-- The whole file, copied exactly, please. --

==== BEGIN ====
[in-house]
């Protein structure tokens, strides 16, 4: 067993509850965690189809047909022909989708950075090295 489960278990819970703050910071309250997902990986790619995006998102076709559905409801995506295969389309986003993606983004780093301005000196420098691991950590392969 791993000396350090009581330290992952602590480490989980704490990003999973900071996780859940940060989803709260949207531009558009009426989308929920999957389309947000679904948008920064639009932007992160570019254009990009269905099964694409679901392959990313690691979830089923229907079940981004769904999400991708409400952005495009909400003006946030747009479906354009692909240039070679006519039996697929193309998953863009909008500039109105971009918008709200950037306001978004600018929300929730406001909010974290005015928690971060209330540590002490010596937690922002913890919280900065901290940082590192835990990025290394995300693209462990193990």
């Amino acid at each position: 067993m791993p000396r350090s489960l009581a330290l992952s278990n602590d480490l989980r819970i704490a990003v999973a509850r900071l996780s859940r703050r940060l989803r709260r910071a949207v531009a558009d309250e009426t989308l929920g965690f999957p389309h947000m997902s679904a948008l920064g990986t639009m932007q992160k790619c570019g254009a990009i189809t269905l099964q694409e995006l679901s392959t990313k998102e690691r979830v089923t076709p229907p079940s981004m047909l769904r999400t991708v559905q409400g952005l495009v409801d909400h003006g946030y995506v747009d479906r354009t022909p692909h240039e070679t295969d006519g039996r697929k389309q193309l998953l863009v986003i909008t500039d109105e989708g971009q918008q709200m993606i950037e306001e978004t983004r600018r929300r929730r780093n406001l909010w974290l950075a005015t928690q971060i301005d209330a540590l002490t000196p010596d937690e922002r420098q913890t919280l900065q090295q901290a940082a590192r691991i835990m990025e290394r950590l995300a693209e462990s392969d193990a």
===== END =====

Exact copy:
[in-house]
């Protein structure tokens, strides 16, 4: 067993509850965690189809047909022909989708950075090295 489960278990819970703050910071309250997902990986790619995006998102076709559905409801995506295969389309986003993606983004780093301005000196420098691991950590392969 791993000396350090009581330290992952602590480490989980704490990003999973900071996780859940940060989803709260949207531009558009009426989308929920999957389309947000679904948008920064639009932007992160570019254009990009269905099964694409679901392959990313690691979830089923229907079940981004769904999400991708409400952005495009909400003006946030747009479906354009692909240039070679006519039996697929193309998953863009909008500039109105971009918008709200950037306001978004600018929300929730406001909010974290005015928690971060209330540590002490010596937690922002913890919280900065901290940082590192835990990025290394995300693209462990193990």
């Amino acid at each position: 067993m791993p000396r350090s489960l009581a330290l992952s278990n602590d480490l989980r819970i704490a990003v999973a509850r900071l996780s859940r703050r940060l989803r709260r910071a949207v531009a558009d309250e009426t989308l929920g965690f999957p389309h947000m997902s679904a948008l920064g990986t639009m932007q992160k790619c570019g254009a990009i189809t269905l099964q694409e995006l679901s392959t990313k998102e690691r979830v089923t076709p229907p079940s981004m047909l769904r999400t991708v559905q409400g952005l495009v409801d909400h003006g946030y995506v747009d479906r354009t022909p692909h240039e070679t295969d006519g039996r697929k389309q193309l998953l863009v986003i909008t500039d109105e989708g971009q918008q709200m993606i950037e306001e978004t983004r600018r929300r929730r780093n406001l909010w974290l950075a005015t928690q971060i301005d209330a540590l002490t000196p010596d937690e922002r420098q913890t919280l900065q090295q901290a940082a590192r691991i835990m990025e290394r950590l995300a693209e462990s392969d193990a």